Tuesday, May 29, 2012

More Complex Than Greed

Amlawdaily_mastheadThat is the title of an essay I just published at The Am Law Daily.  It is on the demise of Dewey & LeBoeuf, which officially filed for bankruptcy yesterday.  I wrote the essay because I think the lessons drawn from the Dewey collapse are all-too-likely to follow the "lawyers are greedy" storyline.  This problem is bigger than our collective flaws as lawyers and as people.  Below are the first two graphs:

Dewey & LeBoeuf, an amalgam of two storied New York City law firms that merged in 2007, has died.  Understandably, this has prompted a lot of soul-searching among lawyers.  One storyline that will attract many followers is that large law firm lawyers, long viewed as the profession's elite class, have lost their way, betraying their professional ideals in the pursuit of money and glory. This narrative reinforces that lawyer-joke mentality that lawyers just need to be become better people.

And that narrative is wrong. Yes, we all need to become better people, but that still won't begin to cure the larger structural problem affecting large U.S. law firms. At its core, Dewey's collapse has less to do with individual moral failings than with aging organizational structures that worked remarkably well for over a century yet, but for a variety of reasons, now inhibit law firms' ability to adapt to a changing legal marketplace. 

Full story here ...

[Posted by Bill Henderson]


Current events, Law Firms, New and Noteworthy, Structural change | Permalink


If you want to argue that the BigLaw business model is broken, Dewey is no basis for doing so. Asuming public reports about the firm to be true, its compensation structure, allegedly secretive and insular leadership, and debt are or were quite unusual. In addition, the commodity work done by Axion and Novus Law may affect many law firms' models, but generally not the top-end global firms based in New York--at least to any material extent.

Posted by: Doug Richmond | Jun 7, 2012 7:57:04 AM

Doug, Dewey was at the extreme, true. But guarantees on lateral is now the norm, and many firms are very active in this market.

Further, business conditions have changed quite a bit for all large firms. There is very little organic growth of client bases. This is a fight over market share. And Axiom and Novus and other organizations like them are getting a share that used to go to Big Law. The top-end global firms based in NYC will be the last to be significantly affected. But being last is not to say they will not be affected -- they have already dramatically slowed their growth, which requires adjustments in their business model.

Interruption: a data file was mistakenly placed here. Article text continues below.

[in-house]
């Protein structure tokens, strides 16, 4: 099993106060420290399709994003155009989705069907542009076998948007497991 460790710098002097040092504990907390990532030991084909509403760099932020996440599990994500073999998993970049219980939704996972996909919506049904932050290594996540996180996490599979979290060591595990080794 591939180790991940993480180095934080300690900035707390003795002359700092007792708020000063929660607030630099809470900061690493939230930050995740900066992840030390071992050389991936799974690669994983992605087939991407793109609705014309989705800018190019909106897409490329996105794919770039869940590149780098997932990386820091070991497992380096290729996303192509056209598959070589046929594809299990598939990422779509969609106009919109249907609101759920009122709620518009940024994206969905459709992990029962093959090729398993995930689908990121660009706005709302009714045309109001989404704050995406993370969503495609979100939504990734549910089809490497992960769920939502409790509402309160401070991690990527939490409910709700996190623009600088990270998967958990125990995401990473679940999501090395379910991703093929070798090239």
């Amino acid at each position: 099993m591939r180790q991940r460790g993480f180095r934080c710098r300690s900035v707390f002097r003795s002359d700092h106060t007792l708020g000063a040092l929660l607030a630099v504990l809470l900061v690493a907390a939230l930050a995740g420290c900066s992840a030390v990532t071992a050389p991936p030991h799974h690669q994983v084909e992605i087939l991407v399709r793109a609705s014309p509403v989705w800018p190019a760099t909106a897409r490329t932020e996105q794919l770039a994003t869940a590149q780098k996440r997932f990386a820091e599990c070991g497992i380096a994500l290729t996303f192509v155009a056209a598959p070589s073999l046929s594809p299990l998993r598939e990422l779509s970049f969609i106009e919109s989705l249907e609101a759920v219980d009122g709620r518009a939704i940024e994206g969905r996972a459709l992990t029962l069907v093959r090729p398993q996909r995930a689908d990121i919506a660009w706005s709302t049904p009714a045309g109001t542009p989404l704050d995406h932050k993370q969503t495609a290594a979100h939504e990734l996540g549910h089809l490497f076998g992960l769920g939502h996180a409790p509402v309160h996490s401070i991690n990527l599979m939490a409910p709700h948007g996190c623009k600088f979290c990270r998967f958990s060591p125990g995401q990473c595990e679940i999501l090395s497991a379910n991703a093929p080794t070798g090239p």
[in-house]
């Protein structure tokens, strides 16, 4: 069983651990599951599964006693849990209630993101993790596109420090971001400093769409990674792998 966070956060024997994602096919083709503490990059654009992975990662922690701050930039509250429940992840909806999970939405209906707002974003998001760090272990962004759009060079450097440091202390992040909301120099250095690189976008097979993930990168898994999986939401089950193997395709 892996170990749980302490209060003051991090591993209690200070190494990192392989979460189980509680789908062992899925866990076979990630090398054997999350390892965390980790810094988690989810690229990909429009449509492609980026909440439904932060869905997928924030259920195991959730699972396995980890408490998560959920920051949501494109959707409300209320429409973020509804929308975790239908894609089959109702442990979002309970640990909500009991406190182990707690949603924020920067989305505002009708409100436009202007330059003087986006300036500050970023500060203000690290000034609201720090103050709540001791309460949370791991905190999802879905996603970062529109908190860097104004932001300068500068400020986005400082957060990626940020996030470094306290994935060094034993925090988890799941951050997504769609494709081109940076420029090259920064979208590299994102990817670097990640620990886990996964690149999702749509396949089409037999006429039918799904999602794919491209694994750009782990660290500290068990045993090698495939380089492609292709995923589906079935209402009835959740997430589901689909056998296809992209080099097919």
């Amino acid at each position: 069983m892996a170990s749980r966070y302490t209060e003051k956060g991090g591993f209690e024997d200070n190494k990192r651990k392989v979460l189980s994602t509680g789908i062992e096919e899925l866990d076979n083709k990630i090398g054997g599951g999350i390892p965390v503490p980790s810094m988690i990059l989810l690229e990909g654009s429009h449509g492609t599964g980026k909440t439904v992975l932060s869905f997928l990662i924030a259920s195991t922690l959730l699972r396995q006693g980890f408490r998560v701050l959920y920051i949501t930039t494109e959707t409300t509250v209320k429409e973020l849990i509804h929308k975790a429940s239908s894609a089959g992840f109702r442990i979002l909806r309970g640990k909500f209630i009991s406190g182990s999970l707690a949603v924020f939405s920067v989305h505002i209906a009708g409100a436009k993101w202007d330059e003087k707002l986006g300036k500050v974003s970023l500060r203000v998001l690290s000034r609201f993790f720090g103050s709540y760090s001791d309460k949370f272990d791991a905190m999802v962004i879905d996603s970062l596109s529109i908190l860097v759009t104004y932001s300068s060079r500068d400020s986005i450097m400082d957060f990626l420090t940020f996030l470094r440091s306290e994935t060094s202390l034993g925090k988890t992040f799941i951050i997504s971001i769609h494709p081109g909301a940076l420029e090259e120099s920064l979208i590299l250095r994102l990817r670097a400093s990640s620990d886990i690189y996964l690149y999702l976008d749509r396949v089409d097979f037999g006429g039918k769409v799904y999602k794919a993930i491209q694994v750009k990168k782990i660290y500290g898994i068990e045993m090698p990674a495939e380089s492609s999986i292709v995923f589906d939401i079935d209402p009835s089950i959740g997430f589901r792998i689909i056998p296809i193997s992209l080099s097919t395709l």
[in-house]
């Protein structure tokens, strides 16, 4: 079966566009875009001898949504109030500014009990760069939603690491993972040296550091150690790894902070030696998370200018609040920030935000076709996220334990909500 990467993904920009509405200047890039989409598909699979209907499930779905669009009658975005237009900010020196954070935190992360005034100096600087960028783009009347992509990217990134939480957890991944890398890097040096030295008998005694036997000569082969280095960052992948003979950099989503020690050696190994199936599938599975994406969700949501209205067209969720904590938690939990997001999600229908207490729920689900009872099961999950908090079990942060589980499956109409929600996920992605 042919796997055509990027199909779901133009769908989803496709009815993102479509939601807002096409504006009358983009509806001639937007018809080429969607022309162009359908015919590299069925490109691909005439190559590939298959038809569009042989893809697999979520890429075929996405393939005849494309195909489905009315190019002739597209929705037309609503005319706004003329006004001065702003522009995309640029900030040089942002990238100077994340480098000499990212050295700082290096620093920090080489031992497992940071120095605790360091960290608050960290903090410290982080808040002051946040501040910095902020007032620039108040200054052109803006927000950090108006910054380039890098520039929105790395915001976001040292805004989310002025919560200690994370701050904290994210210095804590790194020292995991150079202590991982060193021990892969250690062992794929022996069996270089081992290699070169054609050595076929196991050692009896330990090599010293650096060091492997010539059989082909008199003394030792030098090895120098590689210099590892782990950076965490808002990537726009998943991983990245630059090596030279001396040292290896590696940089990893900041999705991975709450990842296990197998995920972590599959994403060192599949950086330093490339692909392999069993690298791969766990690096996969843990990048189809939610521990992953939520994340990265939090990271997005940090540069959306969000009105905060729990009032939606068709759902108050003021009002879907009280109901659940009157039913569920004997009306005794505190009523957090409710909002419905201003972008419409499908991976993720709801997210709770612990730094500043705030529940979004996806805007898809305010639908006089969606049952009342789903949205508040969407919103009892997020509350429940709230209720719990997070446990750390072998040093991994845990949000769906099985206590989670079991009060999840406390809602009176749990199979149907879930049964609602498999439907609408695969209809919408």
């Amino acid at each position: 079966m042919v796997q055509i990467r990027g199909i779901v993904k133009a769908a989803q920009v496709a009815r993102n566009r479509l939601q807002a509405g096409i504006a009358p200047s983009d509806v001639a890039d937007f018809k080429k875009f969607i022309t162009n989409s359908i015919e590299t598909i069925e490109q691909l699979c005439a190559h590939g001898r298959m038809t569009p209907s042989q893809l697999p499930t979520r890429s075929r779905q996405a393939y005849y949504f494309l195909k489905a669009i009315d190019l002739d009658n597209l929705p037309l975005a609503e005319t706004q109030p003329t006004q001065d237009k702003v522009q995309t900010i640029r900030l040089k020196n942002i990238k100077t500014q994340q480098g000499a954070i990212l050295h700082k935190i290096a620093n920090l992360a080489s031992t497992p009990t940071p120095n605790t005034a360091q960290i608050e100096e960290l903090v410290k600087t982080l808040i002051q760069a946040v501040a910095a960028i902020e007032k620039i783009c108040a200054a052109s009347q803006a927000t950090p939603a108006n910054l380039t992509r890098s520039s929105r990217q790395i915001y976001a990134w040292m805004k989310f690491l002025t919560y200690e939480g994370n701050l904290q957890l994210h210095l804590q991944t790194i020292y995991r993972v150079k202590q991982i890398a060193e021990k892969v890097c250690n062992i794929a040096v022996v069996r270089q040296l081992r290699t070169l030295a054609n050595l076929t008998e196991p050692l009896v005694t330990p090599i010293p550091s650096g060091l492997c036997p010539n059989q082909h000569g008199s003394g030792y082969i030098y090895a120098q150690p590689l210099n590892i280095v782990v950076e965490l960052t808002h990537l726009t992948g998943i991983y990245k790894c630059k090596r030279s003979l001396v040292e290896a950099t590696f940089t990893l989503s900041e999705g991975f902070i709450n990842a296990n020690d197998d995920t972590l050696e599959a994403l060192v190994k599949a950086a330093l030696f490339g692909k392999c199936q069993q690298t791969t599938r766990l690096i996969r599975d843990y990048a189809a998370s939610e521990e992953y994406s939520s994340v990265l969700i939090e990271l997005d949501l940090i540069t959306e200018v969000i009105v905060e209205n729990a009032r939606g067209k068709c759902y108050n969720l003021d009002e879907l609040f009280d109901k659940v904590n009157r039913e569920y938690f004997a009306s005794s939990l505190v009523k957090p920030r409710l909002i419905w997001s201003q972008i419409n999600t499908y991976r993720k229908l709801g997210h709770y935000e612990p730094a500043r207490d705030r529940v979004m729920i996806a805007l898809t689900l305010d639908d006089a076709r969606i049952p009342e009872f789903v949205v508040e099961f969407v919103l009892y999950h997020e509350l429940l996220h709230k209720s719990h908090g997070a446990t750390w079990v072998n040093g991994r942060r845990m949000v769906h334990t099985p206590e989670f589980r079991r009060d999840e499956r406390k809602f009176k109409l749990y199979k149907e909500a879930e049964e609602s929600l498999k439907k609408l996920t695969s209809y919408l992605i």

Paradigm shifts are always accompanied by minimization and rationalizations. I see large law firm partners dismiss firms like Axiom and Novus without any idea of (a) what they do, (b) how they do it (quite differently than Big Law), (c) who they work for, and (d) how fast they are growing. I am pretty confident many will be surprise on quickly things change for BigLaw.

Posted by: Bill Henderson | Jun 7, 2012 10:51:41 AM

Guarantees are the norm if you listen to voices representing a small slice of the large law firm market. But even accepting that they are common, they are typically only for a year or two in order to allow a lateral some comfort as she either builds or retains her book of business. Such short-term guarantees are a far cry from what Dewey is reported to have done. And of the guarantees offered to lateral partners, many are tied to benchmarks--again a departure from the reported Dewey model. Actually, Dewey's collapse--again based only on public-reprorted information and assuming the truth of the public reports--is eerily similar to the 1988 collapse of Finley Kumble, when Axiom and Novus Law were unknowns. I realize that perspective does not fit your narrative, but I don't think that Dewey's collapse evidences a paradigm shift. There may be a paradigm shift and, even if change is not so dramatic to earn that description, it may nonetheless be significant and for some firms wrenching, but none of that necessarily reveals a Dewey link. It is, however, plausible that the minimalization and rationalization you dismissively ascribe to large law firm partners--who, of course can't possibly be right because they do not share your views--are reasonable. Perhaps they aren't and your views will ultimately be proven correct. But one way or another, Dewey signifies little in the debate. At most it is a warning to law firms that growth through mergers and lateral acquisitions can sometimes be destabilizing. That's old news.

Posted by: Doug Richmond | Jun 8, 2012 5:20:52 PM

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